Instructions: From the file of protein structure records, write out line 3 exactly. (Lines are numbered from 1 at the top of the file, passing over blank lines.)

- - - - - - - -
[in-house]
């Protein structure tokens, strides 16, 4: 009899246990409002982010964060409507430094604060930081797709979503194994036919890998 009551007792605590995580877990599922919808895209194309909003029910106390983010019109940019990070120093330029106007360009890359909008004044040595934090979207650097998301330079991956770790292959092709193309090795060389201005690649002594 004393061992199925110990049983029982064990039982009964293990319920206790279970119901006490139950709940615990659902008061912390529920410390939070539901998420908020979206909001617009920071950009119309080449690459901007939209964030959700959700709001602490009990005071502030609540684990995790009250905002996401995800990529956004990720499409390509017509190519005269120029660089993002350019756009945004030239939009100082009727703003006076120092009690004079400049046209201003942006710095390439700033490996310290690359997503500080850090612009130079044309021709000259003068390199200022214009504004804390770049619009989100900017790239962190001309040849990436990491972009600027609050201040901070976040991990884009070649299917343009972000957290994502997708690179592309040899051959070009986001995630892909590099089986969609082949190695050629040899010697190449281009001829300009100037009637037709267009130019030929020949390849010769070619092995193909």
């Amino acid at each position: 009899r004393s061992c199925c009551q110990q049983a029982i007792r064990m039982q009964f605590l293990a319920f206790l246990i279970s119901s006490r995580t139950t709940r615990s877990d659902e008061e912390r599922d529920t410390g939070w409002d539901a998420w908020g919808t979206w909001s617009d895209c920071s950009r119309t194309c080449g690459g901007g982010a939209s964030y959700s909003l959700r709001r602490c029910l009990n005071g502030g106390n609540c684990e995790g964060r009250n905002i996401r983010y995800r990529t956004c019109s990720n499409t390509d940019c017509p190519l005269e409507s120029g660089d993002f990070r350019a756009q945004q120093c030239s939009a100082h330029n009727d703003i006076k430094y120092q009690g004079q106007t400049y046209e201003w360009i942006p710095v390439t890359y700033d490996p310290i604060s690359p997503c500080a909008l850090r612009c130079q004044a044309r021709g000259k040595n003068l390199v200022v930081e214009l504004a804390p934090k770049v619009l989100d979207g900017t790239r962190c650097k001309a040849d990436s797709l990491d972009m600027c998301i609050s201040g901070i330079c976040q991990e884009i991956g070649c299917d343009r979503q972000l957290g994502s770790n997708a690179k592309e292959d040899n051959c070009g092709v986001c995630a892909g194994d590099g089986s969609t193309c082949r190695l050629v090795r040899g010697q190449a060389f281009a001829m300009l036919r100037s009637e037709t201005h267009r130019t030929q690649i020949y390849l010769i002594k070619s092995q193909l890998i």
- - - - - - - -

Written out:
């Amino acid at each position: 009899r004393s061992c199925c009551q110990q049983a029982i007792r064990m039982q009964f605590l293990a319920f206790l246990i279970s119901s006490r995580t139950t709940r615990s877990d659902e008061e912390r599922d529920t410390g939070w409002d539901a998420w908020g919808t979206w909001s617009d895209c920071s950009r119309t194309c080449g690459g901007g982010a939209s964030y959700s909003l959700r709001r602490c029910l009990n005071g502030g106390n609540c684990e995790g964060r009250n905002i996401r983010y995800r990529t956004c019109s990720n499409t390509d940019c017509p190519l005269e409507s120029g660089d993002f990070r350019a756009q945004q120093c030239s939009a100082h330029n009727d703003i006076k430094y120092q009690g004079q106007t400049y046209e201003w360009i942006p710095v390439t890359y700033d490996p310290i604060s690359p997503c500080a909008l850090r612009c130079q004044a044309r021709g000259k040595n003068l390199v200022v930081e214009l504004a804390p934090k770049v619009l989100d979207g900017t790239r962190c650097k001309a040849d990436s797709l990491d972009m600027c998301i609050s201040g901070i330079c976040q991990e884009i991956g070649c299917d343009r979503q972000l957290g994502s770790n997708a690179k592309e292959d040899n051959c070009g092709v986001c995630a892909g194994d590099g089986s969609t193309c082949r190695l050629v090795r040899g010697q190449a060389f281009a001829m300009l036919r100037s009637e037709t201005h267009r130019t030929q690649i020949y390849l010769i002594k070619s092995q193909l890998i």